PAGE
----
No, the simulator won’t behave exactly like the airplane. That’s not the point. Instrument flying requires you to ignore what your body is feeling and focus entirely on what the instruments are telling you. Taking the time to learn how the instruments interact with each other, where to focus during each phase of flight, and how to effect change is the core of the instrument course. You can save many hours droning along in the airplane by learning these skills first in the simulator.

Every experienced instructor has an example of someone who has shown up for training and effectively knows how to control the airplane from the first day. It’s almost always because the student had spent dozens of hours with a home simulator before coming to the airport.


My low point in instrument training was about a third of the way through when trying to learn intercepting a radial to the station. I was a tired, frustrated, and headstrong 20-year-old, and my instructor and I were arguing about the technique in the airplane. The lesson was a complete failure, and I left wondering if I was cut out for instrument flying. The next day I fired up Microsoft Flight Simulator 98 and in less than an hour figured out intercepting and tracking to and from the VOR with nothing but the game and a keyboard and mouse.

Navigation is a knowledge-based procedure, not an advanced flying skill, which makes it a great simulator session. There is one important caveat. Most simulated GPS knobology is poor. Either there aren’t any buttons, or they don’t react the same way as the real unit. And constant software updates from manufacturers keep simulators nearly always behind.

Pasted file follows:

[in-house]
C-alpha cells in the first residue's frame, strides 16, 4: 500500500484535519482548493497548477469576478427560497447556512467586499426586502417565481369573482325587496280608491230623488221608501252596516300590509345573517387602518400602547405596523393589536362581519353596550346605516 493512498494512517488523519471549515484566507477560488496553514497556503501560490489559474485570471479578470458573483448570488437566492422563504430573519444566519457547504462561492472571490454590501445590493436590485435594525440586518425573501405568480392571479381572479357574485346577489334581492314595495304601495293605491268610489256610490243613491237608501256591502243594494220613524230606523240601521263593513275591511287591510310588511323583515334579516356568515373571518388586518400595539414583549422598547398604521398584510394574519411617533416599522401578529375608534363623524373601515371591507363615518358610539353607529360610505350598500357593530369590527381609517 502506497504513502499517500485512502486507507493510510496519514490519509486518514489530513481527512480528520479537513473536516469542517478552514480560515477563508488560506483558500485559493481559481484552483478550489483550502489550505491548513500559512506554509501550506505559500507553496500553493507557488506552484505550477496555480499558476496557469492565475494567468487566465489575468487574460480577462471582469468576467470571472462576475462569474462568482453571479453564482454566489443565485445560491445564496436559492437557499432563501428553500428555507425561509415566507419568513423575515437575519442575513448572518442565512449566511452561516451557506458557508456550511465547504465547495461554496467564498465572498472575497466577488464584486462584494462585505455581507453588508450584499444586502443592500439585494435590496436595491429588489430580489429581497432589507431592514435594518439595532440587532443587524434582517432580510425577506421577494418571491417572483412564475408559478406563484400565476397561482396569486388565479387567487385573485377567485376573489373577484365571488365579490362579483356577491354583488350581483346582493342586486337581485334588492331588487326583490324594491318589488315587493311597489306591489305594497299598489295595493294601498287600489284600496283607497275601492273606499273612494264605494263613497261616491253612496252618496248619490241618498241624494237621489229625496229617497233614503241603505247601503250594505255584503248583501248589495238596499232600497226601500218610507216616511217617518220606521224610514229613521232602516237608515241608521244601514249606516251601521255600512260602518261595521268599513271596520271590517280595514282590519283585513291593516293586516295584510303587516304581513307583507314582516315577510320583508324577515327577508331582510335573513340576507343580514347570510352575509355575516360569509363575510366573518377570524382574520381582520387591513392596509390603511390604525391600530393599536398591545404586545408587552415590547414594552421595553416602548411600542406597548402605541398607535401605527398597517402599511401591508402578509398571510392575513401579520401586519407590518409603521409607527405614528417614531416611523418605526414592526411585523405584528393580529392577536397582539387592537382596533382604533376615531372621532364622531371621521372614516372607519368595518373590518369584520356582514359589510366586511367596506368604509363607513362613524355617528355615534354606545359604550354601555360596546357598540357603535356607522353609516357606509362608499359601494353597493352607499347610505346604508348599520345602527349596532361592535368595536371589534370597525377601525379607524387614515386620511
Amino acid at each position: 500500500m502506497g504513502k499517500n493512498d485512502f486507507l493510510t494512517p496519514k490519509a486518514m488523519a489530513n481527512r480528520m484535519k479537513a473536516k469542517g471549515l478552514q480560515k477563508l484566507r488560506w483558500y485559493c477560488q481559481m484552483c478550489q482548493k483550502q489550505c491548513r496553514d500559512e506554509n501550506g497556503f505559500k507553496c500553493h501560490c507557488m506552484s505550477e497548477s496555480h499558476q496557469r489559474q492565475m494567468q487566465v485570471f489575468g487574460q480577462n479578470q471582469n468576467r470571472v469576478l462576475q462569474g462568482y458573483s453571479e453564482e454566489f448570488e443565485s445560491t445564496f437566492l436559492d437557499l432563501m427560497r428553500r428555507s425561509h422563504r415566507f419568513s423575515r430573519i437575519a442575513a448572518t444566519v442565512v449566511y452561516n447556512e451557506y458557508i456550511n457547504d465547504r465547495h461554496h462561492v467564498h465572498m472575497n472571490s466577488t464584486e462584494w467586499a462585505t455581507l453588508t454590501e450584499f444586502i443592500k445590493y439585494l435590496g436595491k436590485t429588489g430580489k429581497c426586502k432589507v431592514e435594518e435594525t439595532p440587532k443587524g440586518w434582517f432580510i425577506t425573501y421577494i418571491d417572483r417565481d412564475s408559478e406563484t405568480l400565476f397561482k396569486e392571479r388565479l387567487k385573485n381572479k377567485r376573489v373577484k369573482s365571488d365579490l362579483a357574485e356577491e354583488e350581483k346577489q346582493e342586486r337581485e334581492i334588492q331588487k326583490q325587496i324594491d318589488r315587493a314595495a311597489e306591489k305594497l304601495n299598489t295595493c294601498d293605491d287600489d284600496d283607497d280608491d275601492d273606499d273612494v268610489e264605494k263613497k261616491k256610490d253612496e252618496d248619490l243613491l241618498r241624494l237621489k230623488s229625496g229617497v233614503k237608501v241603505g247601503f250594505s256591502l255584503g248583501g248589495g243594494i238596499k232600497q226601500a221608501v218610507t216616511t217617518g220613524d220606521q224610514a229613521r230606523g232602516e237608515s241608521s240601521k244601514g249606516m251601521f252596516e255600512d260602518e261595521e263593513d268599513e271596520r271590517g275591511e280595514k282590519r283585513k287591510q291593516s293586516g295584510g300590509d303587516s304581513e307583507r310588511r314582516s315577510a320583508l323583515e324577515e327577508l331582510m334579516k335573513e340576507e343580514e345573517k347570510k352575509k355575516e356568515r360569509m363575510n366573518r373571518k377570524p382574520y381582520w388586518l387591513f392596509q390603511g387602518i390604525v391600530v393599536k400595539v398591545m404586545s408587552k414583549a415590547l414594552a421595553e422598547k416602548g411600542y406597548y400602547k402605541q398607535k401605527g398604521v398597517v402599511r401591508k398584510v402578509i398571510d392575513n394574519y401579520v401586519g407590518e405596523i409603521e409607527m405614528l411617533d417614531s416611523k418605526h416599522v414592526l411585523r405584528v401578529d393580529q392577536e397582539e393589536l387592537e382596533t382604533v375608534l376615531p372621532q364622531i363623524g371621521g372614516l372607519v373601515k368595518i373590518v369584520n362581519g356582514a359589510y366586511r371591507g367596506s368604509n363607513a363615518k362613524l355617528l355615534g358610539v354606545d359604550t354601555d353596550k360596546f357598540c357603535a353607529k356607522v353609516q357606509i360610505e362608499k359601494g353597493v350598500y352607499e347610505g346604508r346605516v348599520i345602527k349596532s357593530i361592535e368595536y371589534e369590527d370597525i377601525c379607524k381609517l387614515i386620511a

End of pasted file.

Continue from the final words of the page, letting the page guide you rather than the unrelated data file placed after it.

The basic concepts of navigation, including intercepting and tracking a course, are worthy of your ground time, however. Even if you have to move the OBS with a mouse, it’s usually still beneficial to spend time learning navigation first in the simulator before trying it in the airplane.

Air traffic control

At first blush, learning to work with air traffic control would seem like a poor use of simulation. And if it were limited to the fake back-and-forth with the instructor, that would be true. But today there are a few excellent resources that can make radio communication a stress-free, simulation-based learning activity. If you’re savvy, and the simulator can handle it, PilotEdge is the best solution. This connected community of simulated flights includes real people simulating air traffic control. Best used after you know the basic phraseology, PilotEdge will give you a realistic environment with realistic instructions and other traffic.

To learn the proper phraseology, you can start by listening to live traffic on, and then progress to an app-based ATC simulator. Check the Apple or Google app stores for “atc communications” to find a few options. These apps demonstrate the proper phraseology, and then analyze your recorded simulated interactions. It’s a low-stress way to fully grasp the language of ATC without the pressure.

Simulation may not be as fun as the airplane, but doing well in training, progressing quickly, and getting your certificate or rating faster is.

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Ian J. Twombly

Ian J. Twombly

Ian J. Twombly is senior content producer for AOPA Media.